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Friday, March 25, 2022

Sampson Mordan produced many figural pencils during the second half of the 19th century. Examples include elephants, tennis rackets, butter knives, and many more. I'm showing today a Mordan case clock mechanical pencil. The writing tip is deployed by the magic pencil mechanism. Pulling the top ring away from the body simultaneously pushes the writing tip out for writing. This one is circa 1880 The piece is 2 7/8 inches long closed and 3 1/4 inches extended.

Friday, March 18, 2022

I'm showing today 3 stubby German mechanical pencils. From top to bottom, they were made by Johann Faber, Kaweco, and Montblanc. The Faber and Montblanc are octagonally sided. The Kaweco is hexagonal. The Montblanc is marked with a model number 46 and features oversize diameter leads. The Faber and Kaweco take the smaller standard diameter leads of the day. All are 3 3/16 inches to 3 11/16 inches in length. The pencils were produced from the late 1920s into the early 1940s. They range in length from 3 3/16 inches to 3 11/16 inches. All 3 companies continue to be major players in the writing instrument market to this day.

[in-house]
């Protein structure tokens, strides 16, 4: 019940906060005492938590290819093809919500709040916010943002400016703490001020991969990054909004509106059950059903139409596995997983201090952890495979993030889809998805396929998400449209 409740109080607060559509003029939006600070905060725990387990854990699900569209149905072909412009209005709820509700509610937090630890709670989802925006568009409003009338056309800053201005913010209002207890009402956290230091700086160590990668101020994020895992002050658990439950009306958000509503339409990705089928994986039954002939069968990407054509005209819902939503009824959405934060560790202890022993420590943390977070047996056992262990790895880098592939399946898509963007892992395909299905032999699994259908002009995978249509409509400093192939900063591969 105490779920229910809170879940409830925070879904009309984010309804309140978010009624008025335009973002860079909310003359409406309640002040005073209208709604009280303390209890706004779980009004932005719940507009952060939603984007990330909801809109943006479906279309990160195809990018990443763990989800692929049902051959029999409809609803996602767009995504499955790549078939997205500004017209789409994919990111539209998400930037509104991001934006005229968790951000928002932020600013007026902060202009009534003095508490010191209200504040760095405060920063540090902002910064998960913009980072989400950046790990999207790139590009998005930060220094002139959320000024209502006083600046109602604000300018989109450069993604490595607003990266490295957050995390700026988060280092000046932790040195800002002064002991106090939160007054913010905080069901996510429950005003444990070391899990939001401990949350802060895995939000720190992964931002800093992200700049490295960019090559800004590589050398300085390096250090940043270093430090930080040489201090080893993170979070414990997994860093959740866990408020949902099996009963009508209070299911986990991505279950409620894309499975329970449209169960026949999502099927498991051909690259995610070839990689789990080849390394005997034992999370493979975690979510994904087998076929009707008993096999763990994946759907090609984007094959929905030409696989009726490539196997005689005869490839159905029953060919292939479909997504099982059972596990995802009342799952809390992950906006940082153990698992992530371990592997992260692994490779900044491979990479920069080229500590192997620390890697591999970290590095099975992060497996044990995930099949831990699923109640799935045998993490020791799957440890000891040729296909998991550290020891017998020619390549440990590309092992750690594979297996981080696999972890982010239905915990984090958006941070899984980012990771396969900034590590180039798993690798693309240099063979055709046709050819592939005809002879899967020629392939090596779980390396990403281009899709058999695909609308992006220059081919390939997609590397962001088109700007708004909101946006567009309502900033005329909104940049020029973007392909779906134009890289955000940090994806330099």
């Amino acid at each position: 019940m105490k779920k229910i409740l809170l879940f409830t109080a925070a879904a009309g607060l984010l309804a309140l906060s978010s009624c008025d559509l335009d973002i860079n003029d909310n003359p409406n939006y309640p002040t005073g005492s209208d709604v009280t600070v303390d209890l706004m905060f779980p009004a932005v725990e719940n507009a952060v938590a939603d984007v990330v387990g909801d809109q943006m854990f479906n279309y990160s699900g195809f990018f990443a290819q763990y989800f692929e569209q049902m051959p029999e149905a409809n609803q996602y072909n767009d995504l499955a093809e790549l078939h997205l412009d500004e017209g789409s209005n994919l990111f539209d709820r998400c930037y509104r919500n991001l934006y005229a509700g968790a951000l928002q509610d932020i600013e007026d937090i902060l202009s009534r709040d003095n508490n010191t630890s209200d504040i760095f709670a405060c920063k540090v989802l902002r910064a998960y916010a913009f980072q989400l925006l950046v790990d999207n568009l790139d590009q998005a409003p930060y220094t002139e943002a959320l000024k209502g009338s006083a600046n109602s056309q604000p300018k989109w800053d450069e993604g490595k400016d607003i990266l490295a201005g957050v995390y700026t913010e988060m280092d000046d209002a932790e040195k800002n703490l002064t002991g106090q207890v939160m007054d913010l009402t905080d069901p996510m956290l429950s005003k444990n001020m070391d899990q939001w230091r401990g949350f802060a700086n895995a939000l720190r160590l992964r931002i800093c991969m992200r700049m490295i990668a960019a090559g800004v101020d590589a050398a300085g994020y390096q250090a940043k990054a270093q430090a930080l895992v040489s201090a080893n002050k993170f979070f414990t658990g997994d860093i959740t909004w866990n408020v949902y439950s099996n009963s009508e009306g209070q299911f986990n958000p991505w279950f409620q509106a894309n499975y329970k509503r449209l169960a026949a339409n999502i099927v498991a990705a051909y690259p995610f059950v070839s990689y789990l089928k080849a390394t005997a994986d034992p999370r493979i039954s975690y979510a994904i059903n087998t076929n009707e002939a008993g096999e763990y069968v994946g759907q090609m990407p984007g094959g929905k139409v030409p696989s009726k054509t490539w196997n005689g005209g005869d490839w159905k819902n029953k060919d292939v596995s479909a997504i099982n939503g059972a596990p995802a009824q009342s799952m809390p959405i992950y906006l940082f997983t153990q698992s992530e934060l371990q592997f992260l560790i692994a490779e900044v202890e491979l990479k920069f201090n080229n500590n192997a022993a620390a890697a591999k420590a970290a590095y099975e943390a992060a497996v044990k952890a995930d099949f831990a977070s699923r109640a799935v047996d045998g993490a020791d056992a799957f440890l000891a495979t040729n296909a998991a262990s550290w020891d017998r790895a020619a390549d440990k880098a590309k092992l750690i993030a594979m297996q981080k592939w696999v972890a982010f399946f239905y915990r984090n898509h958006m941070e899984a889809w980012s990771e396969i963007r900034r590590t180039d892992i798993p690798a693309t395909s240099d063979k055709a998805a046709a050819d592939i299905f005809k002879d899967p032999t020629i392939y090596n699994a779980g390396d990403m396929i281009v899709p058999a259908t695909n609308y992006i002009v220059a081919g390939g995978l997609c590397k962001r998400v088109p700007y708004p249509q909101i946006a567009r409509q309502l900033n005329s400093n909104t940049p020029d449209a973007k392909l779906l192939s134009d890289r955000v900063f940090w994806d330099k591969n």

Saturday, March 12, 2022

Sampson Mordan produced many cedar holder pencil models in the late 19th and early 20th centuries. Pure cedar holders hold a cedar pencil (obviously?). A ring then pushes the pencil in and out for use/carrying. Some cedar holders accept threaded end refills. Some do not. Pure cedar holders all work the same. The pencil shown here has elements of cedar holder and porte crayon. With the porte crayon, the ring moves in a channel tightening and loosening the inner diameter of the barrel. Simply, that tightening then holds the medium (lead), in place for writing. The porte crayon design goes back hundreds of years to when a hunk of graphite (the British call them wads) was stuffed into one end of the device and simply tightened down by the collar. Mine shown here features the functionality of the much earlier designed porte crayon and the newer technology of an easily replaceable wooden pencil. Remember, the wad pre-dates the wooden pencil by hundreds of years. The piece is hallmarked sterling, London, and 1898.